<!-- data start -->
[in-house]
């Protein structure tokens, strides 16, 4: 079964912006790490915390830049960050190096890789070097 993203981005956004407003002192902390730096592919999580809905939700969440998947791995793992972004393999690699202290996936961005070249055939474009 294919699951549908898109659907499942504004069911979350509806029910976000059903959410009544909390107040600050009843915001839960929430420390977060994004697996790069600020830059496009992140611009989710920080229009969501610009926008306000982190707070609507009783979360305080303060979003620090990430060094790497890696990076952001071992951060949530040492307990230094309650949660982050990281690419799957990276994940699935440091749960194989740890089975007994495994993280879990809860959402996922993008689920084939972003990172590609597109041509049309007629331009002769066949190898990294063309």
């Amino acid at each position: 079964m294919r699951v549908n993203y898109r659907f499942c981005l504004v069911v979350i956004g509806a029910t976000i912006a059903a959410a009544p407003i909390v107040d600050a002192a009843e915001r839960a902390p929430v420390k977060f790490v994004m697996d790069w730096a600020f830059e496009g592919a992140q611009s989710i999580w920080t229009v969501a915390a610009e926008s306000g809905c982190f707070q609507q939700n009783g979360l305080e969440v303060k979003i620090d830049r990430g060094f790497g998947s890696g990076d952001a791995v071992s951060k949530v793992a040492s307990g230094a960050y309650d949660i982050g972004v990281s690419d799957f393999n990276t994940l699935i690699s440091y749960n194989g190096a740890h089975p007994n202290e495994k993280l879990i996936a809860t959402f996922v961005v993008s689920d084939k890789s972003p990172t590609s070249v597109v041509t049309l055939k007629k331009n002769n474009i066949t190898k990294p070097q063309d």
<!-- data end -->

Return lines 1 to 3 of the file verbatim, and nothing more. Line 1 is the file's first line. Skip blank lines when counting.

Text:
[in-house]
């Protein structure tokens, strides 16, 4: 079964912006790490915390830049960050190096890789070097 993203981005956004407003002192902390730096592919999580809905939700969440998947791995793992972004393999690699202290996936961005070249055939474009 294919699951549908898109659907499942504004069911979350509806029910976000059903959410009544909390107040600050009843915001839960929430420390977060994004697996790069600020830059496009992140611009989710920080229009969501610009926008306000982190707070609507009783979360305080303060979003620090990430060094790497890696990076952001071992951060949530040492307990230094309650949660982050990281690419799957990276994940699935440091749960194989740890089975007994495994993280879990809860959402996922993008689920084939972003990172590609597109041509049309007629331009002769066949190898990294063309």
């Amino acid at each position: 079964m294919r699951v549908n993203y898109r659907f499942c981005l504004v069911v979350i956004g509806a029910t976000i912006a059903a959410a009544p407003i909390v107040d600050a002192a009843e915001r839960a902390p929430v420390k977060f790490v994004m697996d790069w730096a600020f830059e496009g592919a992140q611009s989710i999580w920080t229009v969501a915390a610009e926008s306000g809905c982190f707070q609507q939700n009783g979360l305080e969440v303060k979003i620090d830049r990430g060094f790497g998947s890696g990076d952001a791995v071992s951060k949530v793992a040492s307990g230094a960050y309650d949660i982050g972004v990281s690419d799957f393999n990276t994940l699935i690699s440091y749960n194989g190096a740890h089975p007994n202290e495994k993280l879990i996936a809860t959402f996922v961005v993008s689920d084939k890789s972003p990172t590609s070249v597109v041509t049309l055939k007629k331009n002769n474009i066949t190898k990294p070097q063309d």